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Address Pipelining with a Flexible Control Mechanism for Shared Bus Protocols

IP.com Disclosure Number: IPCOM000112623D
Original Publication Date: 1994-Jun-01
Included in the Prior Art Database: 2005-Mar-27
Document File: 2 page(s) / 95K

Publishing Venue

IBM

Related People

Allen, MS: AUTHOR [+4]

Abstract

This article descibes the protocol that is implemented on a microprocessor to allow address pipelining to occur, yet still maintain the required flow control capability. In this context, flow control means the ability to extend the address time for slower devices that cannot process the address in the minimum address tenure time, and the ability to force the bus master to withdraw the current transaction and run it again at a later time (this is called a "retry" of the bus transaction). This is the mechanism utilized by hardware to enforce the coherency protocol as well as to allow devices with finite queue depths to attach to the bus.

This text was extracted from an ASCII text file.
This is the abbreviated version, containing approximately 52% of the total text.

Address Pipelining with a Flexible Control Mechanism for Shared Bus
Protocols

      This article descibes the protocol that is implemented on a
microprocessor to allow address pipelining to occur, yet still
maintain the required flow control capability.  In this context, flow
control means the ability to extend the address time for slower
devices that cannot process the address in the minimum address tenure
time, and the ability to force the bus master to withdraw the current
transaction and run it again at a later time (this is called a
"retry" of the bus transaction).  This is the mechanism utilized by
hardware to enforce the coherency protocol as well as to allow
devices with finite queue depths to attach to the bus.

      Address pipelining is a technique that allows the address phase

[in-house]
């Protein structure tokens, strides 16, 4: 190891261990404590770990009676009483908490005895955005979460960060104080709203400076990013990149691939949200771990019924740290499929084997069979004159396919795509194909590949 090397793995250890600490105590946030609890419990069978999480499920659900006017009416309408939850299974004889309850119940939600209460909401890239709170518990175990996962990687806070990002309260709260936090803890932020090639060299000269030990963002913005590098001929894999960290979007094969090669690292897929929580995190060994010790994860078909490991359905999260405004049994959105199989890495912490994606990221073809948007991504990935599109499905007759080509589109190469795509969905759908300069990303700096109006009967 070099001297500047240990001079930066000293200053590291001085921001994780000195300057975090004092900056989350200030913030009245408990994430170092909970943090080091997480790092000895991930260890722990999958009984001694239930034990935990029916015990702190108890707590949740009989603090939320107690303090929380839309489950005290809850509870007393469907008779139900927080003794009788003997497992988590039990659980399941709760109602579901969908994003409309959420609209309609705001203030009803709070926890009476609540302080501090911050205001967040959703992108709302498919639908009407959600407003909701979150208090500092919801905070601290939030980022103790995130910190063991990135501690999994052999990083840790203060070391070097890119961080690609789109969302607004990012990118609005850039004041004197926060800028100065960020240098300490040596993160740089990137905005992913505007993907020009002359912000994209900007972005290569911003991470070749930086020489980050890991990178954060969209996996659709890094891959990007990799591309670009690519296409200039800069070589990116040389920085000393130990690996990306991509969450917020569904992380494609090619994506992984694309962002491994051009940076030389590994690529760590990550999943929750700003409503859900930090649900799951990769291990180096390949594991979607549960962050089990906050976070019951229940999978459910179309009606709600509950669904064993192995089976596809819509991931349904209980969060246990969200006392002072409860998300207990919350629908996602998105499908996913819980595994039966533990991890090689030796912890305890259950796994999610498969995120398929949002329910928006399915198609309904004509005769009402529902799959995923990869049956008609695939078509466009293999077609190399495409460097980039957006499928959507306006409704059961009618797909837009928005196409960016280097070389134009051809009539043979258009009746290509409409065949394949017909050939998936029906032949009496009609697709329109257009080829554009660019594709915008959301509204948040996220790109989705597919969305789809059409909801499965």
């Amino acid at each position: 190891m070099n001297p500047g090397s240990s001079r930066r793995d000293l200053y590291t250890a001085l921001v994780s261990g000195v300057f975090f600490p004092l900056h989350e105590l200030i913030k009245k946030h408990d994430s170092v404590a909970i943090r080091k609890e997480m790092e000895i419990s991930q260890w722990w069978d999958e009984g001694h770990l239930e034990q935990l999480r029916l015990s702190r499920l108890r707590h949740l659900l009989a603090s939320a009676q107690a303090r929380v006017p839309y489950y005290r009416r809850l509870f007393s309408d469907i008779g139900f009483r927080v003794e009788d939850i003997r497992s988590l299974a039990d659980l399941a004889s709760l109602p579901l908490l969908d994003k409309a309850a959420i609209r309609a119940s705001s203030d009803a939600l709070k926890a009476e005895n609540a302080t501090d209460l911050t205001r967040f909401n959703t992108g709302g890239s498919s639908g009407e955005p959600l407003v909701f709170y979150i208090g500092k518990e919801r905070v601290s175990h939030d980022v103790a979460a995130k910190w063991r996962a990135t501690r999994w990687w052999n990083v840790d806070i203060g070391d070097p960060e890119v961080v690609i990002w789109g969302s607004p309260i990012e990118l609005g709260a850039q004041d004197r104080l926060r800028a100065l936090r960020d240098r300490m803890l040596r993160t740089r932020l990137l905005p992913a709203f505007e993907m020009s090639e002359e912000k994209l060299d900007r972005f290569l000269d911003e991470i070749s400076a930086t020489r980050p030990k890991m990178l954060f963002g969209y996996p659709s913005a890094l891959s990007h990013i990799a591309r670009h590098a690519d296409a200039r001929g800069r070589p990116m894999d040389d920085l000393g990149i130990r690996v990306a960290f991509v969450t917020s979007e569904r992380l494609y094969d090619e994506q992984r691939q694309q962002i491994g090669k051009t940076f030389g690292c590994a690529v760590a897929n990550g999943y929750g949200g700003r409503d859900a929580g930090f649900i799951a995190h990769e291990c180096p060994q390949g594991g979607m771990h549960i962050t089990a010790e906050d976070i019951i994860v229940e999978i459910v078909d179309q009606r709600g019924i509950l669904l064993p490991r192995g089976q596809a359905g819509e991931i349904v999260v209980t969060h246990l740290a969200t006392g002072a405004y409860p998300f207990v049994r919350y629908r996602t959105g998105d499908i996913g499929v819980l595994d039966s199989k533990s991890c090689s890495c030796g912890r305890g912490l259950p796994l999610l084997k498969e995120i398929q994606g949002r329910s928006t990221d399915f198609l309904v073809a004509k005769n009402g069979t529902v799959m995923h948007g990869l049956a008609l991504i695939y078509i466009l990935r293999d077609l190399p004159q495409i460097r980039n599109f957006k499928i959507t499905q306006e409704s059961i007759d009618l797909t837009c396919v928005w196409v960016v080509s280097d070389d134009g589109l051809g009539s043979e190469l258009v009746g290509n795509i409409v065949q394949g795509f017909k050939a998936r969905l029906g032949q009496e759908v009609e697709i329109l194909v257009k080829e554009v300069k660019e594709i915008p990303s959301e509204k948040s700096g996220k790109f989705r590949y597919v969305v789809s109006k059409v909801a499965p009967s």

of subsequent bus operation(s) to overlap with the data phase of the
current operation.  This can improve bus throughput because most of
the bus traffic involves burst transfers in which a lot of data is
transferred with one address; for example, the preferred
microprocessor transfers eight 32-bit words for each 32-bit address
in a burst transfer.  Overlapping subsequent address phases with the
lengthy data phase achieves a pipeline effect which can minimize the
idle time on the data bus.  In multiprocessor systems in particular,
there can be a large amount of inter-processor communication, much of
which can be address-only bus operations that do not require the data
bus.  By address pipelining, these operations can have a negligible
impact on data bus bandwidth.

      The flow control mechanism employed is a handshake protocol
between the bus master and the rest of the system.  Once a bus master
has won arbitration for the address bus and presents the address to
the bus, it must continue to drive the valid address until it
receives acknowledgement from the system.  In the preferred
microprocessor bus protocol, this acknowledgement is the AACK
(Address ACKnowledge) input to the bus master.  Delaying the
assertion of AACK provides more time for slower devices to sample and
process the address.  An example could be large caches which must
snoop the address but have several chip crossings to determine if a
cache hit has occurred.

      It is desirable to pipeline addresses on the microprocessor
interface, particularly in a multiprocessor system where the bus
utilization is high; however, the bus interface must provide flow
control capability, which can...